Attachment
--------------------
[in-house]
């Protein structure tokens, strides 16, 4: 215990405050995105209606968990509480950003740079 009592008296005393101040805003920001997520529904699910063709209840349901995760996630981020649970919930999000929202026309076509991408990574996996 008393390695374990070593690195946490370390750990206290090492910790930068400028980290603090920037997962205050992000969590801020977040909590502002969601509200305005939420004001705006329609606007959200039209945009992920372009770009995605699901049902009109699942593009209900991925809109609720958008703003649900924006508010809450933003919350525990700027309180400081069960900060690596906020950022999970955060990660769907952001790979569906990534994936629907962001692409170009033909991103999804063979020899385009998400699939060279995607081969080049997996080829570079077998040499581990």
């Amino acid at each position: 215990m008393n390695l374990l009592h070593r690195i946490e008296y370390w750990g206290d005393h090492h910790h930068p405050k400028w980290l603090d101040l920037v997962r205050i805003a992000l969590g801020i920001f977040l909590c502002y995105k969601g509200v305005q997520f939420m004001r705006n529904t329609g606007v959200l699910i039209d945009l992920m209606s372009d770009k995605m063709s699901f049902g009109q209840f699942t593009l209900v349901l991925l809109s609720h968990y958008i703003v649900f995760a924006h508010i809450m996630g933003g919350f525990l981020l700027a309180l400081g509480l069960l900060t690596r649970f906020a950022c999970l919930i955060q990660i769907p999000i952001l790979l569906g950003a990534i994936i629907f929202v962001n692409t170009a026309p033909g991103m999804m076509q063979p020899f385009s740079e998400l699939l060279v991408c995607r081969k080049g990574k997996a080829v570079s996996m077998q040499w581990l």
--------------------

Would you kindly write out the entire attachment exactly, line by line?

[in-house]
């Protein structure tokens, strides 16, 4: 215990405050995105209606968990509480950003740079 009592008296005393101040805003920001997520529904699910063709209840349901995760996630981020649970919930999000929202026309076509991408990574996996 008393390695374990070593690195946490370390750990206290090492910790930068400028980290603090920037997962205050992000969590801020977040909590502002969601509200305005939420004001705006329609606007959200039209945009992920372009770009995605699901049902009109699942593009209900991925809109609720958008703003649900924006508010809450933003919350525990700027309180400081069960900060690596906020950022999970955060990660769907952001790979569906990534994936629907962001692409170009033909991103999804063979020899385009998400699939060279995607081969080049997996080829570079077998040499581990």
């Amino acid at each position: 215990m008393n390695l374990l009592h070593r690195i946490e008296y370390w750990g206290d005393h090492h910790h930068p405050k400028w980290l603090d101040l920037v997962r205050i805003a992000l969590g801020i920001f977040l909590c502002y995105k969601g509200v305005q997520f939420m004001r705006n529904t329609g606007v959200l699910i039209d945009l992920m209606s372009d770009k995605m063709s699901f049902g009109q209840f699942t593009l209900v349901l991925l809109s609720h968990y958008i703003v649900f995760a924006h508010i809450m996630g933003g919350f525990l981020l700027a309180l400081g509480l069960l900060t690596r649970f906020a950022c999970l919930i955060q990660i769907p999000i952001l790979l569906g950003a990534i994936i629907f929202v962001n692409t170009a026309p033909g991103m999804m076509q063979p020899f385009s740079e998400l699939l060279v991408c995607r081969k080049g990574k997996a080829v570079s996996m077998q040499w581990l």